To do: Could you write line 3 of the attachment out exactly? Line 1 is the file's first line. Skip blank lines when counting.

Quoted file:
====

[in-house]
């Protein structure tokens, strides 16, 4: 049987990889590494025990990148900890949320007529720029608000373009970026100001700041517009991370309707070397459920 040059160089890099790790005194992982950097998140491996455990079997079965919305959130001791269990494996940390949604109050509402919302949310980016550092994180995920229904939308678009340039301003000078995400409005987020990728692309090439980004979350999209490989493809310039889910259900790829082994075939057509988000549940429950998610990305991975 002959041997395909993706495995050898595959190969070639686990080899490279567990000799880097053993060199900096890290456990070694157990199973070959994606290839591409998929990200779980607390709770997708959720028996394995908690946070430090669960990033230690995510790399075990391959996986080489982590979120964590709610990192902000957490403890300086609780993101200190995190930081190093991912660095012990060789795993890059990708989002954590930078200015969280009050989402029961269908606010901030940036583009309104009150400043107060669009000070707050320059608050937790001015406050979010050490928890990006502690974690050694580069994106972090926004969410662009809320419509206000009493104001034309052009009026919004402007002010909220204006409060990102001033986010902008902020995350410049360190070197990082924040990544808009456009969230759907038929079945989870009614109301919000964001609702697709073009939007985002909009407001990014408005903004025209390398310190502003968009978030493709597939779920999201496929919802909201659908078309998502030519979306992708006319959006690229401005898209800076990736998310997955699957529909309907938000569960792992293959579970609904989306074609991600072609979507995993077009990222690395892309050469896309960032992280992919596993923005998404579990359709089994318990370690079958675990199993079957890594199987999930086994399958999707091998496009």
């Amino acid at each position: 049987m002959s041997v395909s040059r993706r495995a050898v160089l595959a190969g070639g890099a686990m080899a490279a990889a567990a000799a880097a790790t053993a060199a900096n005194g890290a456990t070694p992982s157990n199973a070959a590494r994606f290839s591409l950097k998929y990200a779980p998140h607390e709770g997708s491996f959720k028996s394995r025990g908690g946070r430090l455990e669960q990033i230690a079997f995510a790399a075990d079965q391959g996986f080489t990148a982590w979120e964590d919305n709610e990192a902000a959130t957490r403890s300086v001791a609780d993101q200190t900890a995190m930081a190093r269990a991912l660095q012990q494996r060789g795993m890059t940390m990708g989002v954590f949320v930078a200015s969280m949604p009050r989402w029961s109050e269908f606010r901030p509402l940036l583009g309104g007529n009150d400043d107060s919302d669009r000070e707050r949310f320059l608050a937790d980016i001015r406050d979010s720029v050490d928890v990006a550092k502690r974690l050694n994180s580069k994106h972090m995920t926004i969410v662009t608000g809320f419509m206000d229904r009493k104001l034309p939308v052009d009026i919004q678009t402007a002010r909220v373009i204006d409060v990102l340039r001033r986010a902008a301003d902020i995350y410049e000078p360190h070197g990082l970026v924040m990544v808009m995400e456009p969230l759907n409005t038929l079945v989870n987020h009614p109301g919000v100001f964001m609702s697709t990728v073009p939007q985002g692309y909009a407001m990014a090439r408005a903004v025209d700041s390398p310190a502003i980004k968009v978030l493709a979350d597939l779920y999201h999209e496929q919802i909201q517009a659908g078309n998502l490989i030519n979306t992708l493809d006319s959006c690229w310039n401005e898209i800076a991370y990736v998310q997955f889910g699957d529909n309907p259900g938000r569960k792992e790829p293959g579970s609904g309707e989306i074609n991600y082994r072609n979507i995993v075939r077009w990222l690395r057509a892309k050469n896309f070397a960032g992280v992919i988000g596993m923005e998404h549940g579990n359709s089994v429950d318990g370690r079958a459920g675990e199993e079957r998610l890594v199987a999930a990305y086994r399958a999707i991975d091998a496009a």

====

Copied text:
């Amino acid at each position: 049987m002959s041997v395909s040059r993706r495995a050898v160089l595959a190969g070639g890099a686990m080899a490279a990889a567990a000799a880097a790790t053993a060199a900096n005194g890290a456990t070694p992982s157990n199973a070959a590494r994606f290839s591409l950097k998929y990200a779980p998140h607390e709770g997708s491996f959720k028996s394995r025990g908690g946070r430090l455990e669960q990033i230690a079997f995510a790399a075990d079965q391959g996986f080489t990148a982590w979120e964590d919305n709610e990192a902000a959130t957490r403890s300086v001791a609780d993101q200190t900890a995190m930081a190093r269990a991912l660095q012990q494996r060789g795993m890059t940390m990708g989002v954590f949320v930078a200015s969280m949604p009050r989402w029961s109050e269908f606010r901030p509402l940036l583009g309104g007529n009150d400043d107060s919302d669009r000070e707050r949310f320059l608050a937790d980016i001015r406050d979010s720029v050490d928890v990006a550092k502690r974690l050694n994180s580069k994106h972090m995920t926004i969410v662009t608000g809320f419509m206000d229904r009493k104001l034309p939308v052009d009026i919004q678009t402007a002010r909220v373009i204006d409060v990102l340039r001033r986010a902008a301003d902020i995350y410049e000078p360190h070197g990082l970026v924040m990544v808009m995400e456009p969230l759907n409005t038929l079945v989870n987020h009614p109301g919000v100001f964001m609702s697709t990728v073009p939007q985002g692309y909009a407001m990014a090439r408005a903004v025209d700041s390398p310190a502003i980004k968009v978030l493709a979350d597939l779920y999201h999209e496929q919802i909201q517009a659908g078309n998502l490989i030519n979306t992708l493809d006319s959006c690229w310039n401005e898209i800076a991370y990736v998310q997955f889910g699957d529909n309907p259900g938000r569960k792992e790829p293959g579970s609904g309707e989306i074609n991600y082994r072609n979507i995993v075939r077009w990222l690395r057509a892309k050469n896309f070397a960032g992280v992919i988000g596993m923005e998404h549940g579990n359709s089994v429950d318990g370690r079958a459920g675990e199993e079957r998610l890594v199987a999930a990305y086994r399958a999707i991975d091998a496009a």